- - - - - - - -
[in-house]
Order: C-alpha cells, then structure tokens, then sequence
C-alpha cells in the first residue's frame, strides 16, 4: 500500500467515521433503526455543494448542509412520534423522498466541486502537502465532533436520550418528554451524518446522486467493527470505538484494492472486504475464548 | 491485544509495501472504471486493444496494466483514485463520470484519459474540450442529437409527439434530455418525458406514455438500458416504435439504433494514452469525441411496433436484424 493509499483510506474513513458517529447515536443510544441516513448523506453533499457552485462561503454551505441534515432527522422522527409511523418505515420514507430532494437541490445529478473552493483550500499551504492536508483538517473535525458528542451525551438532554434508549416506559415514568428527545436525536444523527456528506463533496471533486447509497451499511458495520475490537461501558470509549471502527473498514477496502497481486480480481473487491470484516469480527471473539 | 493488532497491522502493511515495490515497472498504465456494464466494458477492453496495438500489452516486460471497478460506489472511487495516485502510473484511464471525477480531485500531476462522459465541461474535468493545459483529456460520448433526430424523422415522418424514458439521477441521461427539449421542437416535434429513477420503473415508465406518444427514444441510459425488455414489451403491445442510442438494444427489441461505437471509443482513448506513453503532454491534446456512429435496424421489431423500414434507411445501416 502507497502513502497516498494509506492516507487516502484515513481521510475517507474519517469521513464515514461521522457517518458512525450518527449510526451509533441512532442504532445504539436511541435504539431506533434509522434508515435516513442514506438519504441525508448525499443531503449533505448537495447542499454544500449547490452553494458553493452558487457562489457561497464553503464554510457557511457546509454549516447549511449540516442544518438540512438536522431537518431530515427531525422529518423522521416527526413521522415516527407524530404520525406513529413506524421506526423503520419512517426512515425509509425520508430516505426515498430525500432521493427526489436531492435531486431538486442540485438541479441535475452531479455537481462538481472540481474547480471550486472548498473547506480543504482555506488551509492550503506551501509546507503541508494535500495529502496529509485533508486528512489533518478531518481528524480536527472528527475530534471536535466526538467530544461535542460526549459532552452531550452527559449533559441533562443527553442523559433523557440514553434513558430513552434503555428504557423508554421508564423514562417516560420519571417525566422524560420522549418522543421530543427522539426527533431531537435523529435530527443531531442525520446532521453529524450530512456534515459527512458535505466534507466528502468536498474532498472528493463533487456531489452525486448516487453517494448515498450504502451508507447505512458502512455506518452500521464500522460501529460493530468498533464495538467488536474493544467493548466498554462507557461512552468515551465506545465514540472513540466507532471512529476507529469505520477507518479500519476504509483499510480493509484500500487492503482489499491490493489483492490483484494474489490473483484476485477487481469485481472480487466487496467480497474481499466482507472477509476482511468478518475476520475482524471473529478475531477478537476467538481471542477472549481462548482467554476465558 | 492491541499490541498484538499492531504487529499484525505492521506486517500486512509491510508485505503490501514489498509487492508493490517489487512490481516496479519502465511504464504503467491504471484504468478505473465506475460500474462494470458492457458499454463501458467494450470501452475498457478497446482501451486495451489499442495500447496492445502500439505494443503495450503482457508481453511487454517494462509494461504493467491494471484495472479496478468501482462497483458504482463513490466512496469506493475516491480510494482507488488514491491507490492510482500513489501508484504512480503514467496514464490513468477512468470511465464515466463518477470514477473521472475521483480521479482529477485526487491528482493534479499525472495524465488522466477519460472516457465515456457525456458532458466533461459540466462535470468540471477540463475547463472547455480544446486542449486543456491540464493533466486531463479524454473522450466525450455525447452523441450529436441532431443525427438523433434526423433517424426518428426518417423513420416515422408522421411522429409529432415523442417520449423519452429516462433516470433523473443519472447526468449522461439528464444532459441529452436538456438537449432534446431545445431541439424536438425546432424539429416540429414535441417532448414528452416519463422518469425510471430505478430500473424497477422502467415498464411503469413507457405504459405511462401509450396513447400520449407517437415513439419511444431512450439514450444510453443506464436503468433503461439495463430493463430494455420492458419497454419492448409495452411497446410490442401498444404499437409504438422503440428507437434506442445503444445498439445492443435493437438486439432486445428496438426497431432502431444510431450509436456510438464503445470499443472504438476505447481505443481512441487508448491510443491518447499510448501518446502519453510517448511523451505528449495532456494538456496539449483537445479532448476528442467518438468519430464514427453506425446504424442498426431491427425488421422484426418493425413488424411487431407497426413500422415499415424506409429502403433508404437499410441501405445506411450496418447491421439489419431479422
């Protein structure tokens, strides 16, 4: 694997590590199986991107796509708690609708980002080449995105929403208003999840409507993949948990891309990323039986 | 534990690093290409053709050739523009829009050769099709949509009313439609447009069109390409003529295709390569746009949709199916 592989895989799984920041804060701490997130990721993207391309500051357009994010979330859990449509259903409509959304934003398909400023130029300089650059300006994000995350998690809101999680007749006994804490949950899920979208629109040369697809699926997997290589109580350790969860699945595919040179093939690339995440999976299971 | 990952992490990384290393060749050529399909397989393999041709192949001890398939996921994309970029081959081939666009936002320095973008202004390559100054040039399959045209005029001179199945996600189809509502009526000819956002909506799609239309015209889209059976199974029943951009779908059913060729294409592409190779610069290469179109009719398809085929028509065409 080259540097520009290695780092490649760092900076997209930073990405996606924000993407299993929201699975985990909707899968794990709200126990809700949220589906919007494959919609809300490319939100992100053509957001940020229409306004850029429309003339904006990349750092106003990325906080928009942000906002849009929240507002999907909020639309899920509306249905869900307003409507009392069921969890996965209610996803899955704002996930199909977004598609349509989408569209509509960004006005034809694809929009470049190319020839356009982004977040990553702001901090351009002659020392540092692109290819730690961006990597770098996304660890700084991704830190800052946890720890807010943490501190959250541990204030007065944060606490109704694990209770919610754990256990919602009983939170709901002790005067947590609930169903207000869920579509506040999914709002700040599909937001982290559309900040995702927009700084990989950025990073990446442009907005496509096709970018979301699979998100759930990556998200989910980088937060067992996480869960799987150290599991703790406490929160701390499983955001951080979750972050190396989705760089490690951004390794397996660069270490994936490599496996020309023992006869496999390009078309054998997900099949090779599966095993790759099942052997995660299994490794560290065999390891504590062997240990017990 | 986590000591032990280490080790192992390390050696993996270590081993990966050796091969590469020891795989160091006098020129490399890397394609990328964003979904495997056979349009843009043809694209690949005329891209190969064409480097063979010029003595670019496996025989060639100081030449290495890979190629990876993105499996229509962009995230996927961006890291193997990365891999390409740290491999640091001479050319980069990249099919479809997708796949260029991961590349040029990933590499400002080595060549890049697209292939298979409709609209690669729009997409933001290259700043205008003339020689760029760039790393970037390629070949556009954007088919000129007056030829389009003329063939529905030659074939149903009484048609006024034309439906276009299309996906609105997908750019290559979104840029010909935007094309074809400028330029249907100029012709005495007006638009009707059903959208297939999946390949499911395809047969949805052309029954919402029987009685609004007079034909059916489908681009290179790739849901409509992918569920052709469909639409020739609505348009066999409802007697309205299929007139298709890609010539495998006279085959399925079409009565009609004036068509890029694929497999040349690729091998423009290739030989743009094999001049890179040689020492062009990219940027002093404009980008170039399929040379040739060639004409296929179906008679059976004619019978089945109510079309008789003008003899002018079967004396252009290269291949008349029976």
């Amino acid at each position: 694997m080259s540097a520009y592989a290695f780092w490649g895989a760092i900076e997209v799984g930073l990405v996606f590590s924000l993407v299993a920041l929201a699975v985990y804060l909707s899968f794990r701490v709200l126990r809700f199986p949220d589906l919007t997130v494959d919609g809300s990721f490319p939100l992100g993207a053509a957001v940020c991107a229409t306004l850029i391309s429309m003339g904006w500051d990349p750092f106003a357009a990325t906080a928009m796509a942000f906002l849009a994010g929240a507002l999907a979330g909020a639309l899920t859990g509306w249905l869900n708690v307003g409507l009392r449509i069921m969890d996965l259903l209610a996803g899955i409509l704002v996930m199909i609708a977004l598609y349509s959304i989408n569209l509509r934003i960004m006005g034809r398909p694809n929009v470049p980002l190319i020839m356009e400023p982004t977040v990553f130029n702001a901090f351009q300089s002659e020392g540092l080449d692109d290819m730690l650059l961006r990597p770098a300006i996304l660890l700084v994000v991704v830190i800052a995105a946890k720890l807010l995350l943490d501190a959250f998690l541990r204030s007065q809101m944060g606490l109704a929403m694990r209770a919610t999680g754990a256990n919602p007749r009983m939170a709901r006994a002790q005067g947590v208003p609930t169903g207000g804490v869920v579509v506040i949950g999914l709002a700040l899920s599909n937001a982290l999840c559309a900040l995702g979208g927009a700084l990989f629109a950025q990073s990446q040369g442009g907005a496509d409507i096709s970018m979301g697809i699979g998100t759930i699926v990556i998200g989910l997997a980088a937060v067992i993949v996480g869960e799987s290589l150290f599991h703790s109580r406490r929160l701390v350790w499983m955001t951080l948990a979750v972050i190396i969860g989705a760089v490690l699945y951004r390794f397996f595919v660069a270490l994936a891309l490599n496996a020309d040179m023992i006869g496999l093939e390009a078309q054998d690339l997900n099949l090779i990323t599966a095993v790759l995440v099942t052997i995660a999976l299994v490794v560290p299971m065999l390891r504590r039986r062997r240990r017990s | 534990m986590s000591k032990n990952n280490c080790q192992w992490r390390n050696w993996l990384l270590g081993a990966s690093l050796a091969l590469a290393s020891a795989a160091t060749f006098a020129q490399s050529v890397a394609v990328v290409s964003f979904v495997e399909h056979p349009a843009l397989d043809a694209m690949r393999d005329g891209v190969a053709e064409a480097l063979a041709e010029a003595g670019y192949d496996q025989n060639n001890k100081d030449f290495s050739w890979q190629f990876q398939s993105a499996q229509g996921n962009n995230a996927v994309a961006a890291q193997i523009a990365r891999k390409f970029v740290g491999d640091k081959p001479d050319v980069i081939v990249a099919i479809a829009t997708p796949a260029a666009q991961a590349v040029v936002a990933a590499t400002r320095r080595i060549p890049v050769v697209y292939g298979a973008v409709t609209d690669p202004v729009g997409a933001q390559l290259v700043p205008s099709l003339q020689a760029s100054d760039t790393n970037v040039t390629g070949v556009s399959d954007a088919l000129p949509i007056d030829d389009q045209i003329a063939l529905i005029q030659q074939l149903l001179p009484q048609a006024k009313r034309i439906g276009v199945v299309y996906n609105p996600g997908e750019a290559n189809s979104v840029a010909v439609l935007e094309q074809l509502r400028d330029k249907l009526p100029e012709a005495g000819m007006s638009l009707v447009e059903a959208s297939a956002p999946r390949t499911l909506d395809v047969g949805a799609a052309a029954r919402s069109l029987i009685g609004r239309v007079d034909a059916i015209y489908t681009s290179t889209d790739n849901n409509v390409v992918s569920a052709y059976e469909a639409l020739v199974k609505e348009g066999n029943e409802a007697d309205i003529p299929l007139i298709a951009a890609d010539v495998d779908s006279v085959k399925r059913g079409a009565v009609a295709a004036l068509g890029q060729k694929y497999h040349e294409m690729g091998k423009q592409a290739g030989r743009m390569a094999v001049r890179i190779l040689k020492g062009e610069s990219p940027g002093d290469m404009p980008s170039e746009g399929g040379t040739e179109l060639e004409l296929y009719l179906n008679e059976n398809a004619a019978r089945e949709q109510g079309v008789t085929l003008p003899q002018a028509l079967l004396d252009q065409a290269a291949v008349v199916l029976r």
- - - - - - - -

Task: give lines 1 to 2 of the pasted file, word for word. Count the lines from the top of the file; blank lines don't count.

[in-house]
Order: C-alpha cells, then structure tokens, then sequence